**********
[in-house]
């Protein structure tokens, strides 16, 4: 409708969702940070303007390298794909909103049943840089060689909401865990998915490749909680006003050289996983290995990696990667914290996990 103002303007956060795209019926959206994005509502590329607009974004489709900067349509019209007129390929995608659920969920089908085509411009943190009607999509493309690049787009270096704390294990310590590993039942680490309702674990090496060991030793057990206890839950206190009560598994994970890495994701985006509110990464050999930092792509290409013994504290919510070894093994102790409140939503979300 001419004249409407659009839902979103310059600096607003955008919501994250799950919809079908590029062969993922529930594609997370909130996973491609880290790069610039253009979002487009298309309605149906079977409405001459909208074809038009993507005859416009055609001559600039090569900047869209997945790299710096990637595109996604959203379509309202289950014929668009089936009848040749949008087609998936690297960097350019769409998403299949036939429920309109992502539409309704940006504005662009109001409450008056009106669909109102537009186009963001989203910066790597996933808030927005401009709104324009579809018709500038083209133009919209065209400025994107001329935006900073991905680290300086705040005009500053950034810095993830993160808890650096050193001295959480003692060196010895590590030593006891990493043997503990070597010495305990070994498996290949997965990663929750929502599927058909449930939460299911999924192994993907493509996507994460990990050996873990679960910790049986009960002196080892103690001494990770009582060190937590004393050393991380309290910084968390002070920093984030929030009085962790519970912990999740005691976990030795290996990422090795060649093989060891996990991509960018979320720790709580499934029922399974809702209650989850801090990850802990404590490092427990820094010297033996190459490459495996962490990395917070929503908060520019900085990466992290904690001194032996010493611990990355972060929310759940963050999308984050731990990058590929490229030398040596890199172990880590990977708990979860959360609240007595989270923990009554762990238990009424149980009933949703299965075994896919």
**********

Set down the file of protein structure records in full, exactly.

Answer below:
[in-house]
């Protein structure tokens, strides 16, 4: 409708969702940070303007390298794909909103049943840089060689909401865990998915490749909680006003050289996983290995990696990667914290996990 103002303007956060795209019926959206994005509502590329607009974004489709900067349509019209007129390929995608659920969920089908085509411009943190009607999509493309690049787009270096704390294990310590590993039942680490309702674990090496060991030793057990206890839950206190009560598994994970890495994701985006509110990464050999930092792509290409013994504290919510070894093994102790409140939503979300 001419004249409407659009839902979103310059600096607003955008919501994250799950919809079908590029062969993922529930594609997370909130996973491609880290790069610039253009979002487009298309309605149906079977409405001459909208074809038009993507005859416009055609001559600039090569900047869209997945790299710096990637595109996604959203379509309202289950014929668009089936009848040749949008087609998936690297960097350019769409998403299949036939429920309109992502539409309704940006504005662009109001409450008056009106669909109102537009186009963001989203910066790597996933808030927005401009709104324009579809018709500038083209133009919209065209400025994107001329935006900073991905680290300086705040005009500053950034810095993830993160808890650096050193001295959480003692060196010895590590030593006891990493043997503990070597010495305990070994498996290949997965990663929750929502599927058909449930939460299911999924192994993907493509996507994460990990050996873990679960910790049986009960002196080892103690001494990770009582060190937590004393050393991380309290910084968390002070920093984030929030009085962790519970912990999740005691976990030795290996990422090795060649093989060891996990991509960018979320720790709580499934029922399974809702209650989850801090990850802990404590490092427990820094010297033996190459490459495996962490990395917070929503908060520019900085990466992290904690001194032996010493611990990355972060929310759940963050999308984050731990990058590929490229030398040596890199172990880590990977708990979860959360609240007595989270923990009554762990238990009424149980009933949703299965075994896919």